So take it for what it is but don't take it to heart.

He's talking about a sensation that people feel all the time, but one that takes a writer of a higher caliber than my own to articulate. That's travel writing worth reading; the sort I aspire to.

Here's something else I stumbled onto today. This is one of the best monologues I've heard all year. Not to mention one of the best explanations for why you should travel that you can fit into 120 seconds.

There are anchors of stasis that people chain to their lives. Accoutrements of the status quo. The point of good travel writing is to show people every other way they could be living. That's what I hope to get better at.

Sunday, September 6, 2009

Europe, Tourism and Desensitization

A week and a bit before I get on a plane to Madrid.

I wish I could say I were more excited. To be honest, I totally checked out about six months ago. "You'd be good at this job if you gave a shit," were the exact words from my last boss. My whole life for the last few months has been like the last two weeks of a job after you've given notice. I've been stealing office supplies, drinking at my desk and flirting with the boss' wife every chance I got. Metaphors, I suppose - but I could probably think of a literal instance for each.

So, while I'm not particularly excited about getting to Morocco (My brain has already been living there. It found the IKEA and made a bookshelf.), I am excited about Spain. There's a saying: the more you travel, the more your gaze turns toward self reflection. It's true, I suppose. Too much of anything - even travel - can marginalize the experience and draw your attention inward. But that has never been the case for me in Europe.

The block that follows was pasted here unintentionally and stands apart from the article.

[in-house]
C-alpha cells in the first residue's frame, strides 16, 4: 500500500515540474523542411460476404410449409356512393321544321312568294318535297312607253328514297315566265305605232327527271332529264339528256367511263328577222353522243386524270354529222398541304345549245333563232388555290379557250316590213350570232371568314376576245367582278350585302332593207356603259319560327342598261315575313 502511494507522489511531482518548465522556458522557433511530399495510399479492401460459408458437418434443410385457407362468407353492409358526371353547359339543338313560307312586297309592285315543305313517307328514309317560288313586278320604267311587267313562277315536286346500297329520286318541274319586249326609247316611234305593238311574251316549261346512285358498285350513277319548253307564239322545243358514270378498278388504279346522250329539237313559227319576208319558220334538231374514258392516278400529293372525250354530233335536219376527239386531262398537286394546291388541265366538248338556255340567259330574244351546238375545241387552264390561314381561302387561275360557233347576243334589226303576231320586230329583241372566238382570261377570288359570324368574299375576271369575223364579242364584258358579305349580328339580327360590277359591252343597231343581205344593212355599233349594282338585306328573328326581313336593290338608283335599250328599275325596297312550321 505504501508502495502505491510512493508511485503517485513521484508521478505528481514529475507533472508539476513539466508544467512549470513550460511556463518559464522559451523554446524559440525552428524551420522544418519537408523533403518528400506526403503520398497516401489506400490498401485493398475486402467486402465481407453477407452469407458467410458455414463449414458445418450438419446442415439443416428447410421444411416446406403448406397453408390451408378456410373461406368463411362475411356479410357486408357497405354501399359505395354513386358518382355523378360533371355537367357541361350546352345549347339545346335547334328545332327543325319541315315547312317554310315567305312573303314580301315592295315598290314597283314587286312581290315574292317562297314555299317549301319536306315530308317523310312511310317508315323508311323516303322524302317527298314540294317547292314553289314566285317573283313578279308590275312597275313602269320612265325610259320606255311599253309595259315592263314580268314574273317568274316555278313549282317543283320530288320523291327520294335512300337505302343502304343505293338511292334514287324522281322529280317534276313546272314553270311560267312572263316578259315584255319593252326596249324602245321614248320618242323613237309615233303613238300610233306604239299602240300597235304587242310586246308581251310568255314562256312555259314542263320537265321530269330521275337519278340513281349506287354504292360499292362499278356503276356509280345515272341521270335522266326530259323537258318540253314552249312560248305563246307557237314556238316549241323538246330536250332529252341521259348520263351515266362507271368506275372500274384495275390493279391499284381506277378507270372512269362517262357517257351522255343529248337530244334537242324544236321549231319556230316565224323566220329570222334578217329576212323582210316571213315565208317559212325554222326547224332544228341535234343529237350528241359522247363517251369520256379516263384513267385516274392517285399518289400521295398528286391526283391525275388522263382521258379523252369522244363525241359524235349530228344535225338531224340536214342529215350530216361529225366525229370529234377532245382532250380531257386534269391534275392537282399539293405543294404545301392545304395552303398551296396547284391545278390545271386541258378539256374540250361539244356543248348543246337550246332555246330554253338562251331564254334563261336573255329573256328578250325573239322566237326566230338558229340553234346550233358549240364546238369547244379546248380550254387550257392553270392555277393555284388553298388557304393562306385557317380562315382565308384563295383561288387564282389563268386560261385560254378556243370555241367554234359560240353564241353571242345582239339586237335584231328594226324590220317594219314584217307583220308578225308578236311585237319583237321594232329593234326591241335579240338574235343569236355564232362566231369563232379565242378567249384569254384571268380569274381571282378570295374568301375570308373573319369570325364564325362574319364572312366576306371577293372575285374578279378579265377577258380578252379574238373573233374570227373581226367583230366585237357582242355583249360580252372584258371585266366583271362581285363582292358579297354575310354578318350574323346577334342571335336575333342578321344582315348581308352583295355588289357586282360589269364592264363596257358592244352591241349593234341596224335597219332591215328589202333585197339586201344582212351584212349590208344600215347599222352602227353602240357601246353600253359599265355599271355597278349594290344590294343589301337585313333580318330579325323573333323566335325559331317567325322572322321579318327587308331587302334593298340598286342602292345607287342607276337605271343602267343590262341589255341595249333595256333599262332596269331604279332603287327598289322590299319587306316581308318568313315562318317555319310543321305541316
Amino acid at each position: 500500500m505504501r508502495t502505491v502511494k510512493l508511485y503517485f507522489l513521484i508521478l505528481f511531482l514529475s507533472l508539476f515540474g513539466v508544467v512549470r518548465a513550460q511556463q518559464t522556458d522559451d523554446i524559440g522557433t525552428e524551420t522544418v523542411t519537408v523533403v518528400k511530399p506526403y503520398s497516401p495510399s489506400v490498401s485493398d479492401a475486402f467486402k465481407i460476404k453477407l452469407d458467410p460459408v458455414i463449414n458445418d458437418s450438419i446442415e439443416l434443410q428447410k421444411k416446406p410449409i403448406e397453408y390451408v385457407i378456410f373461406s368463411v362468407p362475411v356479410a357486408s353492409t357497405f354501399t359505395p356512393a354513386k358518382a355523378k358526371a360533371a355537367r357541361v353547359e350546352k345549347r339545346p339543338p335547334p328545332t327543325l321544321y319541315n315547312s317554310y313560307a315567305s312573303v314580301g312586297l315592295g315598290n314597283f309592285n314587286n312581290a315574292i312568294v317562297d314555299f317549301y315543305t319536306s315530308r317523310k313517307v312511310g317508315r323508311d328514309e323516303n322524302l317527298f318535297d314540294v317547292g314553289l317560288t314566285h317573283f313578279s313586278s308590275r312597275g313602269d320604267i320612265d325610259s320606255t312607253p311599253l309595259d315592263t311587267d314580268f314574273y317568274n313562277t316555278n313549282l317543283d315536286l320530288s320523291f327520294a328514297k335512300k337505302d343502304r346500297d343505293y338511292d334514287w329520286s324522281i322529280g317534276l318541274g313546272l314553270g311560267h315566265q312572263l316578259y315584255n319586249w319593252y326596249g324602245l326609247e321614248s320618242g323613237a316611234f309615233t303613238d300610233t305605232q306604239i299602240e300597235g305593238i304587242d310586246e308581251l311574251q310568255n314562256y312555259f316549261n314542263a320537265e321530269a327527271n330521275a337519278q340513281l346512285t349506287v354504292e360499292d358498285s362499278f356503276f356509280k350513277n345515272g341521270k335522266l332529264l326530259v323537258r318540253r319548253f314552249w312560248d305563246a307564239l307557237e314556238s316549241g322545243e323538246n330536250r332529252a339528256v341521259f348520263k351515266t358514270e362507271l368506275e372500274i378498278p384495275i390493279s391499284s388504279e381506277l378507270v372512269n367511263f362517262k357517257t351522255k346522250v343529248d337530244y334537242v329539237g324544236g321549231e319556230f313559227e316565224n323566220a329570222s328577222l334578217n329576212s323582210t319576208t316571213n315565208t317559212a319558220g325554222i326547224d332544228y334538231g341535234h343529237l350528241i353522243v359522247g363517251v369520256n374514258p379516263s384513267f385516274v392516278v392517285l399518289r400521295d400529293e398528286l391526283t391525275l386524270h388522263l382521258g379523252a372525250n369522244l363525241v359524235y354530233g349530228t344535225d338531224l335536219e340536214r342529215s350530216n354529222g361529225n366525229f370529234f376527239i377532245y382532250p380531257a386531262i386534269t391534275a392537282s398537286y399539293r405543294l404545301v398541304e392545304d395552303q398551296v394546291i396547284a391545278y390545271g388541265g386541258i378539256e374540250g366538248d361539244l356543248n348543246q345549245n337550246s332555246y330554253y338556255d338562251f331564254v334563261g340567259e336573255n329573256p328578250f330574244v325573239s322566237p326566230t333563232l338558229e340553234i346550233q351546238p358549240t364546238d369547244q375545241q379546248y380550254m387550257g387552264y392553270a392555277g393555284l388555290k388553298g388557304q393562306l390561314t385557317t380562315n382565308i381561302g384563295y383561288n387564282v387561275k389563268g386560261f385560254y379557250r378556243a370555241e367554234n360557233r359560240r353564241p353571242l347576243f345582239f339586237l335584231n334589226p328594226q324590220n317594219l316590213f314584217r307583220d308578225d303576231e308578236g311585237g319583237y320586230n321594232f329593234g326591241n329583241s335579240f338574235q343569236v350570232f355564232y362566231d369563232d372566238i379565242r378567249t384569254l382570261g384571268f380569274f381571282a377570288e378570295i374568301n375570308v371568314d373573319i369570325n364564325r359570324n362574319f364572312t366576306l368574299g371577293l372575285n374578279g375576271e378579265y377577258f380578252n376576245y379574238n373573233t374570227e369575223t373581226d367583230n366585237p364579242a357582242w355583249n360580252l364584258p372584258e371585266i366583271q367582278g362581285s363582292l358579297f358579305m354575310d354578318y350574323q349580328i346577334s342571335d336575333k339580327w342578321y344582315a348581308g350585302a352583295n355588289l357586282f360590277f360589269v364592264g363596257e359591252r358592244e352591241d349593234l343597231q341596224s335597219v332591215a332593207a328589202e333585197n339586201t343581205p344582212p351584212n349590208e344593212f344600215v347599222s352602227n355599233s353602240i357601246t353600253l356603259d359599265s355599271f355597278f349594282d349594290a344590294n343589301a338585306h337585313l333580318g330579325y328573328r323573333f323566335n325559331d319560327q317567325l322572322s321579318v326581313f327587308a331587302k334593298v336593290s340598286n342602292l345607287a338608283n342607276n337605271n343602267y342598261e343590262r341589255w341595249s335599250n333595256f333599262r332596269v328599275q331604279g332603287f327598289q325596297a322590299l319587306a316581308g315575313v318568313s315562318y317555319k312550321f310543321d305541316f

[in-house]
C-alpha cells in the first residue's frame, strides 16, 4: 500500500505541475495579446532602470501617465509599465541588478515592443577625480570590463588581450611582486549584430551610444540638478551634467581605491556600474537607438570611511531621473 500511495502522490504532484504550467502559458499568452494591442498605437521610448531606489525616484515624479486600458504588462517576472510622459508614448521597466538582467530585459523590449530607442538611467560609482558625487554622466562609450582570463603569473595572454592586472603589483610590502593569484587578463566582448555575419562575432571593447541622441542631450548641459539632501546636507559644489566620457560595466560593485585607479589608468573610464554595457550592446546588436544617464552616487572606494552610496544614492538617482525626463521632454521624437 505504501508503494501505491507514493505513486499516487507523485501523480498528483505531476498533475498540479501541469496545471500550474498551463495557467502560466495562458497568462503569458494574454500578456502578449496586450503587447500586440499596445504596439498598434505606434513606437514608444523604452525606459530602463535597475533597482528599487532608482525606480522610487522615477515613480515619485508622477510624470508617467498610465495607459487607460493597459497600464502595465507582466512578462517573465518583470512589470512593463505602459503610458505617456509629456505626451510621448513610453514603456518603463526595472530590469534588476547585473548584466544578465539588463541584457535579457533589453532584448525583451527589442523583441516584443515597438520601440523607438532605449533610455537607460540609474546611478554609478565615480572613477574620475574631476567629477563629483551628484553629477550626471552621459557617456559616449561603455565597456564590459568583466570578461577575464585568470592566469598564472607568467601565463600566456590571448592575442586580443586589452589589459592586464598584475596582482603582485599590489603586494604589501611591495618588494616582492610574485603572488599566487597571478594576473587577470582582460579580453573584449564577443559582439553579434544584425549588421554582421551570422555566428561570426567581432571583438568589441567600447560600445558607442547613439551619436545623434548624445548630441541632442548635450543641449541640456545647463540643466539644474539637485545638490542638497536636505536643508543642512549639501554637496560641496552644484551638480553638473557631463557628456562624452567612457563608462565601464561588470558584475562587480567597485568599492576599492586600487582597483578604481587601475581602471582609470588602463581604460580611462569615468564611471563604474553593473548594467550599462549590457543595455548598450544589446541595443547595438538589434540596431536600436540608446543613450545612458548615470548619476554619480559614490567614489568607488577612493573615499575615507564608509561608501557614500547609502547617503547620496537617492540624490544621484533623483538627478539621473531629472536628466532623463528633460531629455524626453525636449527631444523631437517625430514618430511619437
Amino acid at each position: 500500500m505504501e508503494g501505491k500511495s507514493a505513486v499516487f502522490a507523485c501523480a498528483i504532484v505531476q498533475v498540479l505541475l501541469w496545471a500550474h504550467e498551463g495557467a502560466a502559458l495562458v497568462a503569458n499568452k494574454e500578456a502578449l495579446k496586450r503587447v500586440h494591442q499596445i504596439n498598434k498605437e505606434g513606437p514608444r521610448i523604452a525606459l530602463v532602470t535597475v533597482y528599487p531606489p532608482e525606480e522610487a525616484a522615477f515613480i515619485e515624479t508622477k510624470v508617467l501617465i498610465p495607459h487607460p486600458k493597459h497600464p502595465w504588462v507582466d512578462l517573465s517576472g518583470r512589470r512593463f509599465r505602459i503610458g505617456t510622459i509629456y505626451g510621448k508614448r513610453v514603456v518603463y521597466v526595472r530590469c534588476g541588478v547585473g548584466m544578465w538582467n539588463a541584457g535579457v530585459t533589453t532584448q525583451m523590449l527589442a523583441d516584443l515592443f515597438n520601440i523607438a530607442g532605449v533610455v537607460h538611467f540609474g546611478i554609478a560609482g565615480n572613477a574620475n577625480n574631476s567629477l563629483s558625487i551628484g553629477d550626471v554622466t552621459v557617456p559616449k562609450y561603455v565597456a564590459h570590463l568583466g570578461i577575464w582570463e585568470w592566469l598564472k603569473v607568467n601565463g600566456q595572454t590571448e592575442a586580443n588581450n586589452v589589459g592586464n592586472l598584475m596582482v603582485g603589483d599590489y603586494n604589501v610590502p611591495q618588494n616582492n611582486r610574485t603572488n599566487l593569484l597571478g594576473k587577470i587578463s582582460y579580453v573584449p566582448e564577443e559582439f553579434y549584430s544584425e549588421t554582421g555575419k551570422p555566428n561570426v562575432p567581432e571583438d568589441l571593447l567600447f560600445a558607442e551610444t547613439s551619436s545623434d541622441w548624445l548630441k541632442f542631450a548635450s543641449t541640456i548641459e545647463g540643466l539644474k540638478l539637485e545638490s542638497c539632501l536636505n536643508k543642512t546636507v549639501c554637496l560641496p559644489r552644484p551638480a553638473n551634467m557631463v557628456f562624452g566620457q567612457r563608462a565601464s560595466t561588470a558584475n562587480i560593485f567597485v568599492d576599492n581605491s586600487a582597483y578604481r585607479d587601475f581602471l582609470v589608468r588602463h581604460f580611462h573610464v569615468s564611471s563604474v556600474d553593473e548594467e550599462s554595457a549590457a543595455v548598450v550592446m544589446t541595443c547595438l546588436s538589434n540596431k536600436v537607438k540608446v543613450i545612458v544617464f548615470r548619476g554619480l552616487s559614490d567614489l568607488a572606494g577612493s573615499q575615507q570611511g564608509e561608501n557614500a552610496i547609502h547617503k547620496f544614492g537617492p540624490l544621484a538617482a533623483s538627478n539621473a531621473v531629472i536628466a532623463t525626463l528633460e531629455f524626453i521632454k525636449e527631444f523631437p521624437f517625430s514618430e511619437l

If I have a limit for old buildings, cathedrals and monuments, I haven't hit it yet. And Spain is pretty much the last of the Western European countries I've yet to explore. The itinerary has been pared down badly, but I still think it's pretty solid:

4 Days: Madrid
3 Days: Seville
3 Days: Granada
[Ferry from Europe to Africa]
2 Days: Tangier
3 Days: Fez
[Arrive in Casablanca, check into hotel, start work the next day]

The image on the right is of Alhambra, a Moorish fortress in Granada. It has been toward the top of my to-see list for the better part of a decade. Having an afternoon to wander around and drool is going to be awesome.

Also, my favorite painting is in Madrid:

And of course, I'm going to do 10+ months worth of compensatory sangria drinking. Thank you, Islamic Morocco. Bleh. Somebody find me a religion that lets you do more stuff, as opposed to less.